Originally Published: February 20, 2017 6 a.m.
Dear Annie: I go to a small school, with only a handful of people in my graduating year. We’ve all known one another since kindergarten and first grade, and we all spend our time talking and interacting as a group.
Sometimes at the lunch table — or when a conversation dies down and we’re sitting in comfortable silence — one of my friends, “Laura,” starts singing to herself.
This is bad enough on its own, but she is not a very good singer. She takes voice lessons and was taught to do something weird with her voice that is extremely annoying to listen to. Sometimes someone in the group will try to ask her to stop, claiming to be tired or have a headache and saying the singing is aggravating it.
No one likes her singing. But she just doesn’t seem to get the hint. She keeps doing it whenever she isn’t actively participating in the conversation. I don’t think this is socially acceptable, but how can I tell her it isn’t without hurting her feelings?
— Sick of the Singing
Dear Sick: Time to close the curtain on these lunchtime musicals. We all do embarrassing and annoying things from time to time, and someone has to tell us it’s become too much. That’s what friends are for. As for hurting her feelings, you don’t need to be brutal to be honest. Tell her that it’s nothing personal — that even if she were Beyonce, the singing routine would get old.
If the little nightingale can’t abide by that, she’ll have to fly off and find another table. You’re her friends, not her audience.
Dear Annie: This is in response to “Child Forever,” who is feeling pressured by her parents to live closer to home even though she is enjoying life in her new city. I just felt compelled to give your initial response to this writer a thumbs-up.
I had loving yet smothering parents who seemed to think of me as a perpetual 10-year-old. When I went away to college, they would make frequent unannounced visits. When I secured a job in a neighboring town, they made frequent surprise visits there, as well. The reason they gave was that they wanted to check on my welfare. They often said something like, “We haven’t heard from you for a few days.” So there was some passive-aggressive guilt tripping.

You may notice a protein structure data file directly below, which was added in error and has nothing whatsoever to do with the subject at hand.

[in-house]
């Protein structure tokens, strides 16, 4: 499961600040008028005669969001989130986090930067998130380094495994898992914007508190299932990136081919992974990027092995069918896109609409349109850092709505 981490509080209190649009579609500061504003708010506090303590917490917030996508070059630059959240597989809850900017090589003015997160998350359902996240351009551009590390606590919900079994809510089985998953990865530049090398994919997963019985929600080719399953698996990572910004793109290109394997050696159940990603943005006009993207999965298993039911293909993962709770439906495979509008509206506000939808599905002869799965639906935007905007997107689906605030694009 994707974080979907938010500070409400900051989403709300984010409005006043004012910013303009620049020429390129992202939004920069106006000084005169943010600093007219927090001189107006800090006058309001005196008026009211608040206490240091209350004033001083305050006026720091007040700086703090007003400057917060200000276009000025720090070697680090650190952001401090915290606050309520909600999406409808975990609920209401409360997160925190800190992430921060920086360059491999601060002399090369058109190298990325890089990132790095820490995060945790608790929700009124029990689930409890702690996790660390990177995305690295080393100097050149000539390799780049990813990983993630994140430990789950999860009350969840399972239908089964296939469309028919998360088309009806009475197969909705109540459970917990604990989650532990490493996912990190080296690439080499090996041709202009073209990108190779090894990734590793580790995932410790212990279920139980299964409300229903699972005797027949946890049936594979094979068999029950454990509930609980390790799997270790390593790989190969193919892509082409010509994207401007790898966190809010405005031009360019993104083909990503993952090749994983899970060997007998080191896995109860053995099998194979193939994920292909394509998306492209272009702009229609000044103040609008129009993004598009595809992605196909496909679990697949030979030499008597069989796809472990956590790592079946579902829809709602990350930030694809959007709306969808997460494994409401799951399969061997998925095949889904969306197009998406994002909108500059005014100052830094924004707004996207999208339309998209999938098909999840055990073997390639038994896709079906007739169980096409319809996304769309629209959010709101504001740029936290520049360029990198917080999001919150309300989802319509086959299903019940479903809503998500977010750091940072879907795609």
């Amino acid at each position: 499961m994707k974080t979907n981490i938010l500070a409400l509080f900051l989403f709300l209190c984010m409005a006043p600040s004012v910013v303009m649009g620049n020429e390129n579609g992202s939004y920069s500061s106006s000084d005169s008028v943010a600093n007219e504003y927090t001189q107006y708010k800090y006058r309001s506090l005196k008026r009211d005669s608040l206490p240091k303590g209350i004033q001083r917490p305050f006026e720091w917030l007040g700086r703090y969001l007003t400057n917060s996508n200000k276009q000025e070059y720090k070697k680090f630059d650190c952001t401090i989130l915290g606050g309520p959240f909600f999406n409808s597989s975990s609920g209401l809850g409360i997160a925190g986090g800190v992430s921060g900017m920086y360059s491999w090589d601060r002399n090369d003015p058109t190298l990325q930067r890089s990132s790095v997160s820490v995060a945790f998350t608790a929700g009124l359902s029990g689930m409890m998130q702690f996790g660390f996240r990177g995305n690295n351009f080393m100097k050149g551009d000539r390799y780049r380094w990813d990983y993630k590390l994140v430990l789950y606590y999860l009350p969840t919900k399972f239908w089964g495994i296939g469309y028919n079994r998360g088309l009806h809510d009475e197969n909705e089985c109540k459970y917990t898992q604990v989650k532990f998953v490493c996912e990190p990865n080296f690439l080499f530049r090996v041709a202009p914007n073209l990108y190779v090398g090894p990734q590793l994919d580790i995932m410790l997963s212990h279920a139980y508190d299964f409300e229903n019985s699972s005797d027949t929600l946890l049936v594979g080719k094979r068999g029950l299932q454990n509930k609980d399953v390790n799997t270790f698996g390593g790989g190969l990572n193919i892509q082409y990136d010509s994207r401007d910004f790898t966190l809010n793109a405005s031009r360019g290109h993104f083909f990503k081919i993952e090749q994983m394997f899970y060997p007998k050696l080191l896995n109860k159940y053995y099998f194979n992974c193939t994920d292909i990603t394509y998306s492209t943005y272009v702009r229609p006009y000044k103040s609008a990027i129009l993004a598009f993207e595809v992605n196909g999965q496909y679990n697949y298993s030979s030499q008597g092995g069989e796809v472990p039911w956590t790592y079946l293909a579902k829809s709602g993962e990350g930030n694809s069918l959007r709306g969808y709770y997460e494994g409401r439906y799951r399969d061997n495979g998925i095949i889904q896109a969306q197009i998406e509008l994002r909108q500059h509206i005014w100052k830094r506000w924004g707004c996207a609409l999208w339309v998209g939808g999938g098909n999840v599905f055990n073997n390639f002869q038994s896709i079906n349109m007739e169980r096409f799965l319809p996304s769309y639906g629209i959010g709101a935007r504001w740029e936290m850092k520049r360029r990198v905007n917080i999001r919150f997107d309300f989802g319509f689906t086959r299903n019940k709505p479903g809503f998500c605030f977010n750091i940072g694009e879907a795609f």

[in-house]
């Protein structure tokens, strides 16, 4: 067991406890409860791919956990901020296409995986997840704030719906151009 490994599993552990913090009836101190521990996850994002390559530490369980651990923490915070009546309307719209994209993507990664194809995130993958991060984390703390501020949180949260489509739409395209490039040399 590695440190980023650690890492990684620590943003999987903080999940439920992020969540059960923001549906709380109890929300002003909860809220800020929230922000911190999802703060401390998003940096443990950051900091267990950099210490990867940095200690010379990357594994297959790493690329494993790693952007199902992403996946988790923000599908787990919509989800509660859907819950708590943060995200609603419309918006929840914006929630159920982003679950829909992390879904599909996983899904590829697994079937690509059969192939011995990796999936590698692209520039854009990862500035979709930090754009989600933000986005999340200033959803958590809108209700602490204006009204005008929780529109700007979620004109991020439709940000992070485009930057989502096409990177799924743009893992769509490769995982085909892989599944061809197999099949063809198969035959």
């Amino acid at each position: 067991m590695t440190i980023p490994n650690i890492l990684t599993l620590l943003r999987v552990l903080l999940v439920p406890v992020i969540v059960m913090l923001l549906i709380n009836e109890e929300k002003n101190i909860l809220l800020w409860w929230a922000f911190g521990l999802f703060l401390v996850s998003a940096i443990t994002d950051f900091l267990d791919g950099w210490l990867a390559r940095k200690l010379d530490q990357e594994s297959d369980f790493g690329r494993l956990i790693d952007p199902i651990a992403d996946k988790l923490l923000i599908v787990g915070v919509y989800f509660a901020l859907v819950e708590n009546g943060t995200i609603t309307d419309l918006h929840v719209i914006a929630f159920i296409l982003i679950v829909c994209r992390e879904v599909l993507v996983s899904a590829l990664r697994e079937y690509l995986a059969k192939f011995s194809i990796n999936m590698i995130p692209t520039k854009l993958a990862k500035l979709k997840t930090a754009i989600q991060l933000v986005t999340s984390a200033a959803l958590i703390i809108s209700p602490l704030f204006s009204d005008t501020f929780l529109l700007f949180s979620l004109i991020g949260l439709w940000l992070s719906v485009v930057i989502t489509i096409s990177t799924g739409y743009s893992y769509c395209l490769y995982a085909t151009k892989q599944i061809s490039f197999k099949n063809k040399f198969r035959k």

I know that their intentions were good, but I realized it was up to me to get control of the situation. I arranged to meet them weekly, sometimes in a neutral setting to buy them lunch, sometimes in my home so they could feel reassured about my living arrangements and frequently in their home to help with projects and more.
This virtually eliminated the unexpected visits. It also let them know that I valued time spent with them. And the lesson I took away from this is that that was what they really desired — time spent together.
— Previously Smothered
Dear Previously: Way to take the bull by the horns and promote communication over passive-aggressive behavior. If your parents didn’t see you as an adult before that, they most certainly saw how grown up you were afterward.
Send your questions for Annie Lane to firstname.lastname@example.org. To find out more about Annie Lane and read features by other Creators Syndicate columnists and cartoonists, visit the Creators Syndicate website at www.creators.com.